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How many volts are required to crank a 4.0?

Discussion in '2nd Gen. Tacomas (2005-2015)' started by Hard Luck, May 7, 2012.

  1. May 7, 2012 at 5:31 PM
    #1
    Hard Luck

    Hard Luck [OP] Active Member

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    I want to install an alarm circuit that will sound when my battery gets below the engine starting voltage. I use my outlets a lot with my truck off and have drained the battery a little low before. My question is does anyone have a good idea what voltage to set it to trip at?:confused:
     
  2. May 7, 2012 at 5:37 PM
    #2
    hayabusa3303

    hayabusa3303 Well-Known Member

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    Its not so much voltage you need you need AMPS to do the work. As for starting its around 80 to 150 amps( depends on engine temp) at 12.4 volts. Of course the lower the voltage the higher the amps have to go to make up the difference.

    I will give you a better idea use a second battery problem solved.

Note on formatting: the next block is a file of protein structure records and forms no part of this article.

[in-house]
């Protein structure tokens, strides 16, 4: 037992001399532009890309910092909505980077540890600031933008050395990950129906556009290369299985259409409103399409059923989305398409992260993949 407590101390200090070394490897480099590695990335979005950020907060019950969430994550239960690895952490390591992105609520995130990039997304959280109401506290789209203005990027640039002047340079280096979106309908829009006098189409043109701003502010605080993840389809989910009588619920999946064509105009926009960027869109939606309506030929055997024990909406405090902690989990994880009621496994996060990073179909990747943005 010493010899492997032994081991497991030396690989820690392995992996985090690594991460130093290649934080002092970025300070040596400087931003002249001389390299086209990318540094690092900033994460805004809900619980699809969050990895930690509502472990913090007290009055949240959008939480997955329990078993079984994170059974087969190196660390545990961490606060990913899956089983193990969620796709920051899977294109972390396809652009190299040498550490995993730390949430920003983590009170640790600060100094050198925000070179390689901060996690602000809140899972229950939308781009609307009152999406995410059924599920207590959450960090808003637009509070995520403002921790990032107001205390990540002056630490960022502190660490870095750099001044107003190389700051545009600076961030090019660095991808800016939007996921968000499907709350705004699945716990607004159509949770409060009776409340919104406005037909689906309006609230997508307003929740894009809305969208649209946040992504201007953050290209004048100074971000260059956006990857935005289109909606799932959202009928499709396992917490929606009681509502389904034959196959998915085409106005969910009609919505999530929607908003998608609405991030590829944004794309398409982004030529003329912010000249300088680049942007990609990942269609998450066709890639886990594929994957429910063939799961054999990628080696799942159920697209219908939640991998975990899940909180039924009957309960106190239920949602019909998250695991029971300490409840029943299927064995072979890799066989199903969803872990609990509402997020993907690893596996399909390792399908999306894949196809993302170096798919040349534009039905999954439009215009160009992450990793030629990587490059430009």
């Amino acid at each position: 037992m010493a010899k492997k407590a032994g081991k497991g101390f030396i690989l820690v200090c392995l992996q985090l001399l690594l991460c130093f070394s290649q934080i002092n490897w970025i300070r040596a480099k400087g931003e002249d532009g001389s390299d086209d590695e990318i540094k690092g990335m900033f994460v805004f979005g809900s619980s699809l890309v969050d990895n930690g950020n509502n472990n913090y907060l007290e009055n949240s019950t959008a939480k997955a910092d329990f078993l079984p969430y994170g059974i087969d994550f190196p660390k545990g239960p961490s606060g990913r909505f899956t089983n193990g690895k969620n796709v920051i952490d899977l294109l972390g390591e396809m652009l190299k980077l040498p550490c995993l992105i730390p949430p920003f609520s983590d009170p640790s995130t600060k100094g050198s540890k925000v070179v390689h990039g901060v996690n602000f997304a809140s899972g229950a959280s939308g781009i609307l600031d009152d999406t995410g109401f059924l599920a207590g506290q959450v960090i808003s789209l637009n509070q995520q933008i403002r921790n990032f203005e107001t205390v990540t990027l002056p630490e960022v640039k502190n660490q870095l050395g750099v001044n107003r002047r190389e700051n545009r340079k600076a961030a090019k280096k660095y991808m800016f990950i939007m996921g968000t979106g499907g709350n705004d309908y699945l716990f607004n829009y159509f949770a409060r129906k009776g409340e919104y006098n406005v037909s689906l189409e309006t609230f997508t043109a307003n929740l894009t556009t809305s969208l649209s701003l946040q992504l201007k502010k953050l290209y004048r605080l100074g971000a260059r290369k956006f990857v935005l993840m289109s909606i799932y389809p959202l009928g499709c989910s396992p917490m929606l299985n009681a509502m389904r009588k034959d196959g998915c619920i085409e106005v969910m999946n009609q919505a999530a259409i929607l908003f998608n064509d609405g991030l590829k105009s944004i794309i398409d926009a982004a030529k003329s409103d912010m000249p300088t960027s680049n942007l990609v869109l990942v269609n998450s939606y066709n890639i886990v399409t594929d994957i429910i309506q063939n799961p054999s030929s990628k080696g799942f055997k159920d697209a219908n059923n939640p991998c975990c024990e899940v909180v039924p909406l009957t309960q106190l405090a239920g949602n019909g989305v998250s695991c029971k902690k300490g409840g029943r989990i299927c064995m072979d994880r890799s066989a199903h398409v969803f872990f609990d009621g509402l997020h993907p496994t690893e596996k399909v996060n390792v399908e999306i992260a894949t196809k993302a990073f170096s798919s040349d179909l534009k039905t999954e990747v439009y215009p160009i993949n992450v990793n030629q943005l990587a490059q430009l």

Automotive SLI batteries are usually lead-acid type, and are made of six galvanic cells in series to provide a 12 volt system. Each cell provides 2.1 volts for a total of 12.6 volt at full charge.
     
  3. May 7, 2012 at 5:40 PM
    #3
    badger

    badger Well-Known Member

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    A fully charged battery is 12.2 volts I believe, and a fully discharged battery is 10.5. It is never a good idea to run a battery down past half way, and that is especially true of a starting battery. Deep cycles can take more abuse. I would set the trigger around 11.5 volts. If that doesn't provide enough power for your other needs, you'll need to add a deep cycle on an isolated circuit.
     
  4. May 7, 2012 at 5:42 PM
    #4
    brutalguyracing

    brutalguyracing BIG DADDY

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    F.U> GUYZ